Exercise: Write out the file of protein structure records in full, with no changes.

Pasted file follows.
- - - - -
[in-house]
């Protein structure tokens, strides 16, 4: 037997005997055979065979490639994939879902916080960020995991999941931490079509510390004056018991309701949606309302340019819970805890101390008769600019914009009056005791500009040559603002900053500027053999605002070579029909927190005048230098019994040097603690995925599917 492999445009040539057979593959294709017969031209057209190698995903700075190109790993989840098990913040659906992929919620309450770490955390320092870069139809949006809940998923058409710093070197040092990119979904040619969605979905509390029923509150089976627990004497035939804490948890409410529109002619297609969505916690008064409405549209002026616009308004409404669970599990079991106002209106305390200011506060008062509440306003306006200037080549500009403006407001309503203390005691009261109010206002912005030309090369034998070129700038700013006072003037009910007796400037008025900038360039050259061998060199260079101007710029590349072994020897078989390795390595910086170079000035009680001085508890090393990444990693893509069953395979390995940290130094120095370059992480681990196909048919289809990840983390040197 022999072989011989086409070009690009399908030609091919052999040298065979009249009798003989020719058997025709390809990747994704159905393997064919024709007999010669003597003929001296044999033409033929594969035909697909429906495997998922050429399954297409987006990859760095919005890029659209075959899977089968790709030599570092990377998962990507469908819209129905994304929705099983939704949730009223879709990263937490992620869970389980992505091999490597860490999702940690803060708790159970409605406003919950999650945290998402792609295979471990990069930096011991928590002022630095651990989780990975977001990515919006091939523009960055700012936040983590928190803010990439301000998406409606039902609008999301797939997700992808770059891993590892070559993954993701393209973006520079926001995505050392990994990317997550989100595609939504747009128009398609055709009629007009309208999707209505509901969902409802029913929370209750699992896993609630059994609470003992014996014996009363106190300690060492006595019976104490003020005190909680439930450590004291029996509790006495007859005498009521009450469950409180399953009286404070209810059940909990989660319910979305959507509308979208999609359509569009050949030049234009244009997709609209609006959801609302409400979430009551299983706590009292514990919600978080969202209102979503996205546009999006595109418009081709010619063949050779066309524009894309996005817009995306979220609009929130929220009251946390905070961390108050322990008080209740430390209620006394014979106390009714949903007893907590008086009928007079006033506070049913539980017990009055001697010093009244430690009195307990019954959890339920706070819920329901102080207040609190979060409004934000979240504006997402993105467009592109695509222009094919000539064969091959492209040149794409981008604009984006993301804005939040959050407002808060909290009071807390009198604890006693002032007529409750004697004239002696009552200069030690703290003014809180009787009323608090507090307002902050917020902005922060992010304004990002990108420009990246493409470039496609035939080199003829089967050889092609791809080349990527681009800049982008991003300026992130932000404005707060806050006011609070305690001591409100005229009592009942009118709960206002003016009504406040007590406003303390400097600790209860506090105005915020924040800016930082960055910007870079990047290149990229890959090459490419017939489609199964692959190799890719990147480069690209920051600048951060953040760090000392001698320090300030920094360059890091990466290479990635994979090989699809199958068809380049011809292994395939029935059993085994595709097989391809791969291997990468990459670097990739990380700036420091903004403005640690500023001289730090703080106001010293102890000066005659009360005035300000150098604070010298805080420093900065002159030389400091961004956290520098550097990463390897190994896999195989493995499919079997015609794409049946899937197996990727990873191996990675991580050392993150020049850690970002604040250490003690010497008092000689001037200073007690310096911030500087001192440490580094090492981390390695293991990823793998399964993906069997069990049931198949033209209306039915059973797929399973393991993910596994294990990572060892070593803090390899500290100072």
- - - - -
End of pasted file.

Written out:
[in-house]
């Protein structure tokens, strides 16, 4: 037997005997055979065979490639994939879902916080960020995991999941931490079509510390004056018991309701949606309302340019819970805890101390008769600019914009009056005791500009040559603002900053500027053999605002070579029909927190005048230098019994040097603690995925599917 492999445009040539057979593959294709017969031209057209190698995903700075190109790993989840098990913040659906992929919620309450770490955390320092870069139809949006809940998923058409710093070197040092990119979904040619969605979905509390029923509150089976627990004497035939804490948890409410529109002619297609969505916690008064409405549209002026616009308004409404669970599990079991106002209106305390200011506060008062509440306003306006200037080549500009403006407001309503203390005691009261109010206002912005030309090369034998070129700038700013006072003037009910007796400037008025900038360039050259061998060199260079101007710029590349072994020897078989390795390595910086170079000035009680001085508890090393990444990693893509069953395979390995940290130094120095370059992480681990196909048919289809990840983390040197 022999072989011989086409070009690009399908030609091919052999040298065979009249009798003989020719058997025709390809990747994704159905393997064919024709007999010669003597003929001296044999033409033929594969035909697909429906495997998922050429399954297409987006990859760095919005890029659209075959899977089968790709030599570092990377998962990507469908819209129905994304929705099983939704949730009223879709990263937490992620869970389980992505091999490597860490999702940690803060708790159970409605406003919950999650945290998402792609295979471990990069930096011991928590002022630095651990989780990975977001990515919006091939523009960055700012936040983590928190803010990439301000998406409606039902609008999301797939997700992808770059891993590892070559993954993701393209973006520079926001995505050392990994990317997550989100595609939504747009128009398609055709009629007009309208999707209505509901969902409802029913929370209750699992896993609630059994609470003992014996014996009363106190300690060492006595019976104490003020005190909680439930450590004291029996509790006495007859005498009521009450469950409180399953009286404070209810059940909990989660319910979305959507509308979208999609359509569009050949030049234009244009997709609209609006959801609302409400979430009551299983706590009292514990919600978080969202209102979503996205546009999006595109418009081709010619063949050779066309524009894309996005817009995306979220609009929130929220009251946390905070961390108050322990008080209740430390209620006394014979106390009714949903007893907590008086009928007079006033506070049913539980017990009055001697010093009244430690009195307990019954959890339920706070819920329901102080207040609190979060409004934000979240504006997402993105467009592109695509222009094919000539064969091959492209040149794409981008604009984006993301804005939040959050407002808060909290009071807390009198604890006693002032007529409750004697004239002696009552200069030690703290003014809180009787009323608090507090307002902050917020902005922060992010304004990002990108420009990246493409470039496609035939080199003829089967050889092609791809080349990527681009800049982008991003300026992130932000404005707060806050006011609070305690001591409100005229009592009942009118709960206002003016009504406040007590406003303390400097600790209860506090105005915020924040800016930082960055910007870079990047290149990229890959090459490419017939489609199964692959190799890719990147480069690209920051600048951060953040760090000392001698320090300030920094360059890091990466290479990635994979090989699809199958068809380049011809292994395939029935059993085994595709097989391809791969291997990468990459670097990739990380700036420091903004403005640690500023001289730090703080106001010293102890000066005659009360005035300000150098604070010298805080420093900065002159030389400091961004956290520098550097990463390897190994896999195989493995499919079997015609794409049946899937197996990727990873191996990675991580050392993150020049850690970002604040250490003690010497008092000689001037200073007690310096911030500087001192440490580094090492981390390695293991990823793998399964993906069997069990049931198949033209209306039915059973797929399973393991993910596994294990990572060892070593803090390899500290100072």